Published March 20th, 2017 at 6:00 AM1 minute read
From road salt to pet waste to runoff when it rains, the Blue River and its tributaries have been polluted over time. So much so that in 2010 the EPA gave Kansas City 25 years to reduce the amount of raw sewage dumped into the watershed. Lynn Youngblood, executive director of the Blue River Watershed Association, visits schools to talk about water quality and emphasize the importance of everyone doing their part in cleaning our watershed.
Public Works? The Cost of Our Aging Infrastructure is a months-long project taking you underneath the pavement to tackle the state of our water and sewers. We track the state of highways and bridges in Kansas and Missouri. We take a closer look at our public transit system. And, perhaps most importantly, we convene policymakers and industry leaders in search of solutions.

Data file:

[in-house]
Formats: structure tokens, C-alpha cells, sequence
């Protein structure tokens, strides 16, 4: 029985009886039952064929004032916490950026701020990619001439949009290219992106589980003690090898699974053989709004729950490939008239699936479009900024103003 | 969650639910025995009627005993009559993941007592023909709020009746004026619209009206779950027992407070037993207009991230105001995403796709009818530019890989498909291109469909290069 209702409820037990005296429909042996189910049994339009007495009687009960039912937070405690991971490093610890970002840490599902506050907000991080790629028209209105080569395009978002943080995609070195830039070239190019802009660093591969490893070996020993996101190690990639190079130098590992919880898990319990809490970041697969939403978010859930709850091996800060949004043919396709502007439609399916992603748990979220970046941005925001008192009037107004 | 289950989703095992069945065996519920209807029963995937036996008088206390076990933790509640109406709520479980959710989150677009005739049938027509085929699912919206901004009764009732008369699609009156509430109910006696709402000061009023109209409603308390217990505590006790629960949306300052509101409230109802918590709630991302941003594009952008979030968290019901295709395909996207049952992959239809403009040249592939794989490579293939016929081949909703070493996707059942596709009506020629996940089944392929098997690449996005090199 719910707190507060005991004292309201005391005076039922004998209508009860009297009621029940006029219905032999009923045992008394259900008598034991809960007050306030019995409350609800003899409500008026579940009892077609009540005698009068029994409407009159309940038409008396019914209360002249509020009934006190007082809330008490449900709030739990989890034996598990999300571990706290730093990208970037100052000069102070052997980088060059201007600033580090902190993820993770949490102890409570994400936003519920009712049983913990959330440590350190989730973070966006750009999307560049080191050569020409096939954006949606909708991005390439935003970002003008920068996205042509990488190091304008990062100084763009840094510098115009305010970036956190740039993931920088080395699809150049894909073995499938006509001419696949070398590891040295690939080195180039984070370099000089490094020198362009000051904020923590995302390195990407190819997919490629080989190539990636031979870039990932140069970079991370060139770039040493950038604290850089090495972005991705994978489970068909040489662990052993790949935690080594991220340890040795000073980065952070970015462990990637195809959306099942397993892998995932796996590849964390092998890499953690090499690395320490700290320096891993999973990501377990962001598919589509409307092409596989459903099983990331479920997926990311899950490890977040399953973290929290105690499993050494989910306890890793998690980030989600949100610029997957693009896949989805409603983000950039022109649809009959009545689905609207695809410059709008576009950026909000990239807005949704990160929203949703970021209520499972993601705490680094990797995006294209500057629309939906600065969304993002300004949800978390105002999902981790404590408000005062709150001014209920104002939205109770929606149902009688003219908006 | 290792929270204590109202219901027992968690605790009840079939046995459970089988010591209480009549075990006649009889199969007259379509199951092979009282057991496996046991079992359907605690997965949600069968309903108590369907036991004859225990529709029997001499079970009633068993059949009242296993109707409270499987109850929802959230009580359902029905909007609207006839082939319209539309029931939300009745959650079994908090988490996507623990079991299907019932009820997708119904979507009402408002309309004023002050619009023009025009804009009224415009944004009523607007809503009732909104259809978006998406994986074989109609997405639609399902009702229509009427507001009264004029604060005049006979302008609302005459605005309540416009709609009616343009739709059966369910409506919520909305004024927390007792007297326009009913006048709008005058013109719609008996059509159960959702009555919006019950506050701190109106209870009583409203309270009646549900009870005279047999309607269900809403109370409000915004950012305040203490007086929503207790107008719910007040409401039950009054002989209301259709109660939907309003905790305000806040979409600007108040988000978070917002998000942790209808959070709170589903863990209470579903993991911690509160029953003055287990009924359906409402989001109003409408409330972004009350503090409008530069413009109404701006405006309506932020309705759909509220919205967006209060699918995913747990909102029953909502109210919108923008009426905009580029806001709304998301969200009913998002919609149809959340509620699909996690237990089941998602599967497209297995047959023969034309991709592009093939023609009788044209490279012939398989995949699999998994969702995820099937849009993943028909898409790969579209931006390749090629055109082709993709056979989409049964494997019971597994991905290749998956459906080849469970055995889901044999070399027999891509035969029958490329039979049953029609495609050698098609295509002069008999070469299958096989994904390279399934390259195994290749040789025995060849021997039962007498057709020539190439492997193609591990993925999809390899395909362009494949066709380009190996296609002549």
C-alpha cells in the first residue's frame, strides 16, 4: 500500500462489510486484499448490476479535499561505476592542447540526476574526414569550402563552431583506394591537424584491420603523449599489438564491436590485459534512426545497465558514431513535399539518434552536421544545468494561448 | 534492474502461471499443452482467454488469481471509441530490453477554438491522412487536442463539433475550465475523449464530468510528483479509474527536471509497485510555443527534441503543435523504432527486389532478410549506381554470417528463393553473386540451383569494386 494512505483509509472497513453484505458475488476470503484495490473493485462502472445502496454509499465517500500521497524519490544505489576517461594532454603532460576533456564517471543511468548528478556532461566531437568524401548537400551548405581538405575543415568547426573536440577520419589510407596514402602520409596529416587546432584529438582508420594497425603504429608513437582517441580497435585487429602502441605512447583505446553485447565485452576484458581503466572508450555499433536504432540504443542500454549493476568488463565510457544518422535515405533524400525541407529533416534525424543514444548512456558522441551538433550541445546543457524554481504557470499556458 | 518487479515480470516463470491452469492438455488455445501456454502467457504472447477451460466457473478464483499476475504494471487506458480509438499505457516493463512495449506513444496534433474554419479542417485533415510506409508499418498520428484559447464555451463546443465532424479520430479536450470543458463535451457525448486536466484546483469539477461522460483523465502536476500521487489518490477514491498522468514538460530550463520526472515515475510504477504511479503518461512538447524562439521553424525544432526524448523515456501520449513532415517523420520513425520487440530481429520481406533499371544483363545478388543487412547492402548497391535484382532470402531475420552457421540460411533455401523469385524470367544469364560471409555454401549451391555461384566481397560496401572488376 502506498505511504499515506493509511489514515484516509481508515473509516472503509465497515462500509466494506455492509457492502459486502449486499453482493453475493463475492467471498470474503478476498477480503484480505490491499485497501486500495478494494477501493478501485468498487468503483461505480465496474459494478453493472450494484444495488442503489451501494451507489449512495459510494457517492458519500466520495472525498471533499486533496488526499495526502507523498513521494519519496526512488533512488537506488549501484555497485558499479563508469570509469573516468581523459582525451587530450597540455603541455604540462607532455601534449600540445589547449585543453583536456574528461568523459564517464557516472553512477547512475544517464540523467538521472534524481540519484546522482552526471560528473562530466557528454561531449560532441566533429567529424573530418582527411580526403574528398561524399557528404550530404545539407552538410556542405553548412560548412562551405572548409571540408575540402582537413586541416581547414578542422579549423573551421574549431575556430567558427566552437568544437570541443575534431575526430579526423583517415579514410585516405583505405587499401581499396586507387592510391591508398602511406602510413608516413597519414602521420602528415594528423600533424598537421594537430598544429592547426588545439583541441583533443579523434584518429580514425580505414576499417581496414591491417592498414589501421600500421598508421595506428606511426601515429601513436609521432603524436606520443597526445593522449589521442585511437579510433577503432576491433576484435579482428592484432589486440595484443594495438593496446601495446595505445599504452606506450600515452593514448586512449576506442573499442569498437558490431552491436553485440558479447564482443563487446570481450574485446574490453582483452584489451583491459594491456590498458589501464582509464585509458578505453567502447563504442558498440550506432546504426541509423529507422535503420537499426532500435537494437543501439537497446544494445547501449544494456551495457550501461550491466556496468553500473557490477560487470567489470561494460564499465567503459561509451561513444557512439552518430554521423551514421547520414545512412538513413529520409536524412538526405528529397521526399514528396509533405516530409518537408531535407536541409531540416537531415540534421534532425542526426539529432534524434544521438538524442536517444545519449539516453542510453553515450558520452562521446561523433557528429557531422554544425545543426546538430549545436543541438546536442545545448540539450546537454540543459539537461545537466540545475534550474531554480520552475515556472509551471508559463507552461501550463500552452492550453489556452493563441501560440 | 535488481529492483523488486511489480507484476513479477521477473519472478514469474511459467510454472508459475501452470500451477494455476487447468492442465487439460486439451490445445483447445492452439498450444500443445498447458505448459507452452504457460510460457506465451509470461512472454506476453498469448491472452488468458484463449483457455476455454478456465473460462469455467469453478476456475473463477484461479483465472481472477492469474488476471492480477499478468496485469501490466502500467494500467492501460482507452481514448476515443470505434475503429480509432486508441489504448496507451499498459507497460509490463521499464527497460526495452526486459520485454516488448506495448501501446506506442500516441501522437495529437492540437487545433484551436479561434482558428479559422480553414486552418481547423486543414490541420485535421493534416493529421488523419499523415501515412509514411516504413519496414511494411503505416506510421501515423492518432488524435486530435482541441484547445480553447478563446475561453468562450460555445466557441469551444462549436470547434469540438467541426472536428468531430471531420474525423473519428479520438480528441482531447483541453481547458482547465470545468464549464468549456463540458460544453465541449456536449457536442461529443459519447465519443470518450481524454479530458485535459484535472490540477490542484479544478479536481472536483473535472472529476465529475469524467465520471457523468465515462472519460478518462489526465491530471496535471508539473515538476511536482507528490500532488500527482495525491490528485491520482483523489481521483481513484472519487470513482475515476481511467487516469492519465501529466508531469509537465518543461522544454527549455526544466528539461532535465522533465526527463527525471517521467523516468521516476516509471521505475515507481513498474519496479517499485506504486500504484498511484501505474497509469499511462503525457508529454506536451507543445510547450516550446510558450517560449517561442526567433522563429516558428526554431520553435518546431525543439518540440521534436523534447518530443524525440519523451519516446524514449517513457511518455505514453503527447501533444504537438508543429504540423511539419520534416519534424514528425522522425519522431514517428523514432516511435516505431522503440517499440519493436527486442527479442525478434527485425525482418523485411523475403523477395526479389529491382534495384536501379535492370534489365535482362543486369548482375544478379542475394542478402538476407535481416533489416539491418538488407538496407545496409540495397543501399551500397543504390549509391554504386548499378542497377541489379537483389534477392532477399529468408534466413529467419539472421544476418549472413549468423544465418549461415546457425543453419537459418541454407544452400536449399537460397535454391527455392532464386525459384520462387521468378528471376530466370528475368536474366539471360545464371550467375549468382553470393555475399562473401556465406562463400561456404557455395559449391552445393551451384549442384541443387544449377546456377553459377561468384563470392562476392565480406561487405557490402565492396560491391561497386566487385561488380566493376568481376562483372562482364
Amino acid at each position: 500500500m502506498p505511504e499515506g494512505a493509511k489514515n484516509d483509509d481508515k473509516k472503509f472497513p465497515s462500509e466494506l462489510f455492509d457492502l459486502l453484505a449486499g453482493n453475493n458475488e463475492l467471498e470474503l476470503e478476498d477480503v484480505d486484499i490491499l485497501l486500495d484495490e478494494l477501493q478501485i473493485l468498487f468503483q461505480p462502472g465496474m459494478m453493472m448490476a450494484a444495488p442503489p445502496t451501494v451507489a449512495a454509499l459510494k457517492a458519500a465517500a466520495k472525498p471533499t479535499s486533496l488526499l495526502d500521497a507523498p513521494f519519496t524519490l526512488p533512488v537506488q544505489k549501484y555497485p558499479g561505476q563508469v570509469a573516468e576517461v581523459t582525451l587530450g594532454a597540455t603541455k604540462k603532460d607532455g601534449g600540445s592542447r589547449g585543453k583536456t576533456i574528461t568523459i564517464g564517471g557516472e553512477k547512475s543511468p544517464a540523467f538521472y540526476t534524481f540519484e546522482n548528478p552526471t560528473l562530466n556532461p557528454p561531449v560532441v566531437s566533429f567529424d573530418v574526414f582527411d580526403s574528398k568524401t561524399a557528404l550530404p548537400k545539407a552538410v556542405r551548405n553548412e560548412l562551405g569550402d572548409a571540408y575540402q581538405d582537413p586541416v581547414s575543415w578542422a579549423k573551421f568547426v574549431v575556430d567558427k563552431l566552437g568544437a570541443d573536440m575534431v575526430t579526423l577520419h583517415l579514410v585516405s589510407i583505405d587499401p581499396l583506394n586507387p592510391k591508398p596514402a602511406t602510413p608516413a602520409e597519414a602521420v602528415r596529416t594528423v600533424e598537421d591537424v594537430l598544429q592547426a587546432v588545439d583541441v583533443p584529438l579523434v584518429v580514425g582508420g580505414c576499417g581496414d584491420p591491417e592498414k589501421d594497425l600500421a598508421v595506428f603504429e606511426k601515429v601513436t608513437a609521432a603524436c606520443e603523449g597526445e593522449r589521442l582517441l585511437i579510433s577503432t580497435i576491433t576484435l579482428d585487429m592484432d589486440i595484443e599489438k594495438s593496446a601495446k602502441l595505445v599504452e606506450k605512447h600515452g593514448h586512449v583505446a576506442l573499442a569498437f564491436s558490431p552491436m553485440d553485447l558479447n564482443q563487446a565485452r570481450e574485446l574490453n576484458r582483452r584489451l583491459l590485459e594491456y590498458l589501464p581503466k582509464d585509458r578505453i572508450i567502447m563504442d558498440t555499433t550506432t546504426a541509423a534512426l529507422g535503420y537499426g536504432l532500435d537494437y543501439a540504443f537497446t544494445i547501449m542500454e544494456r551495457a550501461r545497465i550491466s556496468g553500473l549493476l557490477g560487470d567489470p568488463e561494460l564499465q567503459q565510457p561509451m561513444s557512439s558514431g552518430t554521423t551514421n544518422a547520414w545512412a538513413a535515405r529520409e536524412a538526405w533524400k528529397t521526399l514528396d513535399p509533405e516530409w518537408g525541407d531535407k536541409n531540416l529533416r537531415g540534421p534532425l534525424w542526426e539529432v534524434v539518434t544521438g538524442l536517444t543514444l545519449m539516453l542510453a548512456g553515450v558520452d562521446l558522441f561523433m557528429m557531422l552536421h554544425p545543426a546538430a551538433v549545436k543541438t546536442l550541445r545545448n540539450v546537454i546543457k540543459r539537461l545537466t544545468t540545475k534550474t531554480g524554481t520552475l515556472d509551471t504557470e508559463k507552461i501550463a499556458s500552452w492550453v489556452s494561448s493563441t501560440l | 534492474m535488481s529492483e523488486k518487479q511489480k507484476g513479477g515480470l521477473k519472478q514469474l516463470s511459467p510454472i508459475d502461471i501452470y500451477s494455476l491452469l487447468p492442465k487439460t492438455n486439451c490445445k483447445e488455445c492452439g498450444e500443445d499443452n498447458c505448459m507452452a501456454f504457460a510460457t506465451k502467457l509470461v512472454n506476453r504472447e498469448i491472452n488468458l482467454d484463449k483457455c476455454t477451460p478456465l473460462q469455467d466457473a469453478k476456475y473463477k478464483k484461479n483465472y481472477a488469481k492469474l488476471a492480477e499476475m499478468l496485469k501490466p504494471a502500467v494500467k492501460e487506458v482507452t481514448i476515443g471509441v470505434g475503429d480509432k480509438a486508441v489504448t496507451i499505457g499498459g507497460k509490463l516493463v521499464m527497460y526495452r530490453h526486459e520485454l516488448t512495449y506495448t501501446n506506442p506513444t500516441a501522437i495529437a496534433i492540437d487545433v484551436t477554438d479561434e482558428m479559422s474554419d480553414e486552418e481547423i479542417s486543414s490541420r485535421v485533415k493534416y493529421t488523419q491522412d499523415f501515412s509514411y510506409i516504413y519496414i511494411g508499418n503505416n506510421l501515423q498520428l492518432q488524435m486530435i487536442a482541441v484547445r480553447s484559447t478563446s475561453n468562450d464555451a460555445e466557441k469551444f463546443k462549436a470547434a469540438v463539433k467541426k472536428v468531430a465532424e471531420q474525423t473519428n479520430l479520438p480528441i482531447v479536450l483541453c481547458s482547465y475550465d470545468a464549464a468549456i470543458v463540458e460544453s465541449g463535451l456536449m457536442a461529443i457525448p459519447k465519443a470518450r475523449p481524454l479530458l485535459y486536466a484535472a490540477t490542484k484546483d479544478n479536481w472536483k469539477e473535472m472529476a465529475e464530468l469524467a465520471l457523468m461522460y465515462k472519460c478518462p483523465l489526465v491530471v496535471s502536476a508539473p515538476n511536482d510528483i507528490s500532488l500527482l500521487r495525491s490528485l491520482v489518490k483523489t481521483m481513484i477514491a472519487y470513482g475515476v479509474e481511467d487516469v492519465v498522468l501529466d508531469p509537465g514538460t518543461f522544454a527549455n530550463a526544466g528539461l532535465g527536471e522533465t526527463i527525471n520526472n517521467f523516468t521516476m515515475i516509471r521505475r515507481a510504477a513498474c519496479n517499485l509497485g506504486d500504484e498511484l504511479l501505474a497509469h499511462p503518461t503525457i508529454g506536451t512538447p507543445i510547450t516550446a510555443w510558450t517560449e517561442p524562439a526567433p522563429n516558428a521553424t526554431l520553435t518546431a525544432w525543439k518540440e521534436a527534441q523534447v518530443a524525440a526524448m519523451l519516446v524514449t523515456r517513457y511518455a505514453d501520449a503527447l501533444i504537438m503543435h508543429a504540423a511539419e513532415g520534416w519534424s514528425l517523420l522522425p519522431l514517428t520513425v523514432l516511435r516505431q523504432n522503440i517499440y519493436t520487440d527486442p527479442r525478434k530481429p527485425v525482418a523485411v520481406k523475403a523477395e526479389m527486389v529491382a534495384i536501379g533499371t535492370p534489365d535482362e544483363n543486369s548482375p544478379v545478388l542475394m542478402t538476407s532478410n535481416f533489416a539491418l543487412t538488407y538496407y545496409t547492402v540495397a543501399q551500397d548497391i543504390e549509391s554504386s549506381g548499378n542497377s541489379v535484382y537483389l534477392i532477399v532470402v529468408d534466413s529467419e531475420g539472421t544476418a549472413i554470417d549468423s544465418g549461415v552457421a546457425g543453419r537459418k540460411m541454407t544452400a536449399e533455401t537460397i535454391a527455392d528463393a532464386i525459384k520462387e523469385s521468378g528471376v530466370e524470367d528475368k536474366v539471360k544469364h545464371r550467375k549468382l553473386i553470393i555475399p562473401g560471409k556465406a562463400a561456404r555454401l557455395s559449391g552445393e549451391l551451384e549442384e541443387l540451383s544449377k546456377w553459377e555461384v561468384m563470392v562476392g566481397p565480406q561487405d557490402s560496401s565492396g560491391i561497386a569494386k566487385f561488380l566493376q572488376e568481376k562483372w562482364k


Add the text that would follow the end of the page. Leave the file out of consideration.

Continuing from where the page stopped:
— The three stories of Part 2, including “Testing the Water in Our Watershed,” will be part of one larger story that runs at 7:30 p.m. on March 30 on KCPT. Find other articles on the metro’s infrastructure here, and follow the project with #KCpublicworks.